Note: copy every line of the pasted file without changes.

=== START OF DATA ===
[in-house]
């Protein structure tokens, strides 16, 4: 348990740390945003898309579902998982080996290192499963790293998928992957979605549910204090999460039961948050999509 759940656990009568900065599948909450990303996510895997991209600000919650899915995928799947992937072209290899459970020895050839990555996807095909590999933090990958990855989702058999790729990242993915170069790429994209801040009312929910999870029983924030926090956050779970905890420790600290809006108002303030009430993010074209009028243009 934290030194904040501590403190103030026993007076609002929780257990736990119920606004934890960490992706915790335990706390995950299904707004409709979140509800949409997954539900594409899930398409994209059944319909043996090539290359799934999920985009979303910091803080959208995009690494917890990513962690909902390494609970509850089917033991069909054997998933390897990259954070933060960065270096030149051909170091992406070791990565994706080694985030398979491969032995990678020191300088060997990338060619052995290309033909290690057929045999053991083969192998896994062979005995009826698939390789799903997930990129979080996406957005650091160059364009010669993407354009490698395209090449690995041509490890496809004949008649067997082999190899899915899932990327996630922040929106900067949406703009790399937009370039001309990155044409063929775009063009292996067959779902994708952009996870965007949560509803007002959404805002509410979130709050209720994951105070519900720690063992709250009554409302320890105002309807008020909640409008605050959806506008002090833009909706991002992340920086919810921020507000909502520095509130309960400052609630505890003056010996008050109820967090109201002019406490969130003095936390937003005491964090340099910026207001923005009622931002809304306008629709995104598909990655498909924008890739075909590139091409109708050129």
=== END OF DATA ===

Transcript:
[in-house]
């Protein structure tokens, strides 16, 4: 348990740390945003898309579902998982080996290192499963790293998928992957979605549910204090999460039961948050999509 759940656990009568900065599948909450990303996510895997991209600000919650899915995928799947992937072209290899459970020895050839990555996807095909590999933090990958990855989702058999790729990242993915170069790429994209801040009312929910999870029983924030926090956050779970905890420790600290809006108002303030009430993010074209009028243009 934290030194904040501590403190103030026993007076609002929780257990736990119920606004934890960490992706915790335990706390995950299904707004409709979140509800949409997954539900594409899930398409994209059944319909043996090539290359799934999920985009979303910091803080959208995009690494917890990513962690909902390494609970509850089917033991069909054997998933390897990259954070933060960065270096030149051909170091992406070791990565994706080694985030398979491969032995990678020191300088060997990338060619052995290309033909290690057929045999053991083969192998896994062979005995009826698939390789799903997930990129979080996406957005650091160059364009010669993407354009490698395209090449690995041509490890496809004949008649067997082999190899899915899932990327996630922040929106900067949406703009790399937009370039001309990155044409063929775009063009292996067959779902994708952009996870965007949560509803007002959404805002509410979130709050209720994951105070519900720690063992709250009554409302320890105002309807008020909640409008605050959806506008002090833009909706991002992340920086919810921020507000909502520095509130309960400052609630505890003056010996008050109820967090109201002019406490969130003095936390937003005491964090340099910026207001923005009622931002809304306008629709995104598909990655498909924008890739075909590139091409109708050129």